The importance importance of eating well cannot, and should not, be underestimated. These findings are a very negative development.
WHEN it comes to Apple and Blackberry, Generation Y is well informed.But ask them about the fresh fruit and vegetable varieties and they switch off.
New research has revealed youngsters have more ideas about Apple computers and Blackberry mobile phones than what makes up a healthy diet.
A University of Sydney survey of 106 students aged 18 to 24 revealed just 54 per cent could identify the recommended serving sizes of the important food groups.
Confirming the trend, Warrnambool’s Materia Brothers Fruiterers assistant manager Simon Crisp said in his 21 years with the business, he had never been asked what made up one serve of fruit or vegetables.
“I probably wouldn’t know either,” he said. “(But) it’d be commonsense if you thought about it.”
Mr Crisp said new produce packaging left more room for confusion over the daily recommended intake of fruit and vegetables. He said with faster lifestyles, shoppers often looked for the easiest option.
“Eating habits have changed,” he said. “Everything is moving towards pre-packaged.”
AUSVEG senior communications officer Courtney Burger said the survey, published in the Dieticians Association of Australia Nutrition and Dietetics Journal, highlighted areas health experts needed to look into.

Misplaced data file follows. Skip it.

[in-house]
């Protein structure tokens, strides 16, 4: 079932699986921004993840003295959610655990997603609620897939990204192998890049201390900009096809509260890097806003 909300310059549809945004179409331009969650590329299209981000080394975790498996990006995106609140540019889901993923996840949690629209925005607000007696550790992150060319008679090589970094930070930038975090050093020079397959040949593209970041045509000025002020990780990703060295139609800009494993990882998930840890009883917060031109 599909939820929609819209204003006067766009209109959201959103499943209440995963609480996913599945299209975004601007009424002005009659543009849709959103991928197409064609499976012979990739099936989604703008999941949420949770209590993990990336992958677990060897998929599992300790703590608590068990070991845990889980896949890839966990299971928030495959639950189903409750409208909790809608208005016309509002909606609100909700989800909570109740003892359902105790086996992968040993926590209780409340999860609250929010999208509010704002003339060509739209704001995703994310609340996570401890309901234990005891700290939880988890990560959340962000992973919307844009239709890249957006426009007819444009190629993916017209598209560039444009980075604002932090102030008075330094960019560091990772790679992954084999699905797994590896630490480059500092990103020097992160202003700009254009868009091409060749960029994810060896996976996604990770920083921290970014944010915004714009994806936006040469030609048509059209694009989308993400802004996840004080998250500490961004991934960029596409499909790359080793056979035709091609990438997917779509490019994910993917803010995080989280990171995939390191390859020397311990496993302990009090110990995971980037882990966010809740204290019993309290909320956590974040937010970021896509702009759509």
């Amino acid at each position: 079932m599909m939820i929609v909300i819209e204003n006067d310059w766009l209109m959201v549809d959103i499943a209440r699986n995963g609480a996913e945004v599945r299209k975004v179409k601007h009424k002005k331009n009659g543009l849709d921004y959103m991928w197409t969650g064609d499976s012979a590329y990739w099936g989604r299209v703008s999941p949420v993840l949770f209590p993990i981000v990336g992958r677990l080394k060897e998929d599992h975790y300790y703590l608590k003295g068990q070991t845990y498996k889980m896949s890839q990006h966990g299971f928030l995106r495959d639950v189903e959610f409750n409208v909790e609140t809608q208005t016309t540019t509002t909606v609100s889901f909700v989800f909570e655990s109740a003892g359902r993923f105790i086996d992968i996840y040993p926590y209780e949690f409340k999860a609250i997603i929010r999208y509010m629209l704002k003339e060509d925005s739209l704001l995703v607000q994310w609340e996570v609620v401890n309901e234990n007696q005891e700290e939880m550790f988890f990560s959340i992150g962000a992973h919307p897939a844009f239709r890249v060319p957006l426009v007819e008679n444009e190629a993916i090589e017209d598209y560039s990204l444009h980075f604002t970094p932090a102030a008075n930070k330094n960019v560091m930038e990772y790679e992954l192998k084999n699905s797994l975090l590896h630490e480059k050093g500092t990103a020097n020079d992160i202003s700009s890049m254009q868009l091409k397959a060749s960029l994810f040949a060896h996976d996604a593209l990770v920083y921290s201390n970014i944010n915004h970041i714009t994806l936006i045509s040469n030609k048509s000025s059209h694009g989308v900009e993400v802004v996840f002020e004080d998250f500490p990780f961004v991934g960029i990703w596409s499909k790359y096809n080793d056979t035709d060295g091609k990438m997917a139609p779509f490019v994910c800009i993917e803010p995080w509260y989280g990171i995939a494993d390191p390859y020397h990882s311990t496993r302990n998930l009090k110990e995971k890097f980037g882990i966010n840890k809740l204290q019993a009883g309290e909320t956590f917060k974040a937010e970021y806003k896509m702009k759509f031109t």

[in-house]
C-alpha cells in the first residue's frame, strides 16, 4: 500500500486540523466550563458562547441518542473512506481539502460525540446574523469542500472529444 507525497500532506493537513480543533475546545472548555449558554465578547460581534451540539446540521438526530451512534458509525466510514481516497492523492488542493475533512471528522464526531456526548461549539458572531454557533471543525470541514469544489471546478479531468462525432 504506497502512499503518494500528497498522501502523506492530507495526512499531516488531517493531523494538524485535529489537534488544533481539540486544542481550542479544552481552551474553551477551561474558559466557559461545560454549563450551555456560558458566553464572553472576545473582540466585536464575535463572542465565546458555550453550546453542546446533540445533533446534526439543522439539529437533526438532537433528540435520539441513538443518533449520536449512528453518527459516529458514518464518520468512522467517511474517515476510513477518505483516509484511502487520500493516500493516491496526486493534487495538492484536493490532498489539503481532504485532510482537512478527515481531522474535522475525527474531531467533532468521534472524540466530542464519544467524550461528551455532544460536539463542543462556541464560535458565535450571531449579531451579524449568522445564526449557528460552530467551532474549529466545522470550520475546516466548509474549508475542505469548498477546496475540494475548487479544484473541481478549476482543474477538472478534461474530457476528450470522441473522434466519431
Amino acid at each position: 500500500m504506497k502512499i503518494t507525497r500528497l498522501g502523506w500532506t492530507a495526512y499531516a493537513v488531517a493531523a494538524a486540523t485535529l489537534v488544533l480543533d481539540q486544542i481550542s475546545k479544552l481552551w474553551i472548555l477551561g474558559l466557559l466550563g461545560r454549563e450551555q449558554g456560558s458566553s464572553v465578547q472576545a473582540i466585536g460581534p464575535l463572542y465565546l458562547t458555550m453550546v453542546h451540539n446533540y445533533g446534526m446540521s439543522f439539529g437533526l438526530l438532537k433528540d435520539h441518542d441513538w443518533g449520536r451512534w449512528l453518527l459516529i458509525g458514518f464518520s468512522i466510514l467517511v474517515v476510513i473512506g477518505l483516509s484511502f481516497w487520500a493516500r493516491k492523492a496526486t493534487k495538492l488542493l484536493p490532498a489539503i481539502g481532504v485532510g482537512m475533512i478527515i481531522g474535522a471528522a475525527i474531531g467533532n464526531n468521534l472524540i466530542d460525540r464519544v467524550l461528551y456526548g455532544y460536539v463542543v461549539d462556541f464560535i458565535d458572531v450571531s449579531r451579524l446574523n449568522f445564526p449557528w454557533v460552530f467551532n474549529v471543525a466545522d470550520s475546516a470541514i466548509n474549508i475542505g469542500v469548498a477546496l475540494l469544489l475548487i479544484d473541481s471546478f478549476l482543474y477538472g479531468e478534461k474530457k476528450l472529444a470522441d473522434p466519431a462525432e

“There’s not a lot of education out there,” she said.
Many of the students were not able to determine that single servings of vegetables could include one medium-sized potato, one cup of salad or half a cup of cooked peas.
One candidate said they thought a bunch of carrots was one serving, while another said one grape.
“There is a lot of campaigning promoting two serves of fruit and five serves of vegetables per day but it’s a futile campaign unless people are aware of what constitutes each serving,” Miss Burger said.
“If they don’t know the quantities, they won’t know what to eat.”
Miss Burger said it was essential for young people to know serving sizes in order to have a healthy, balanced diet with the right amount of antioxidants, vitamins and minerals.
“It will help combat obesity and diabetes,” she said.
“A generation that is unaware of healthy habits will take that through (to adulthood). That’s why we need to target the younger generations.”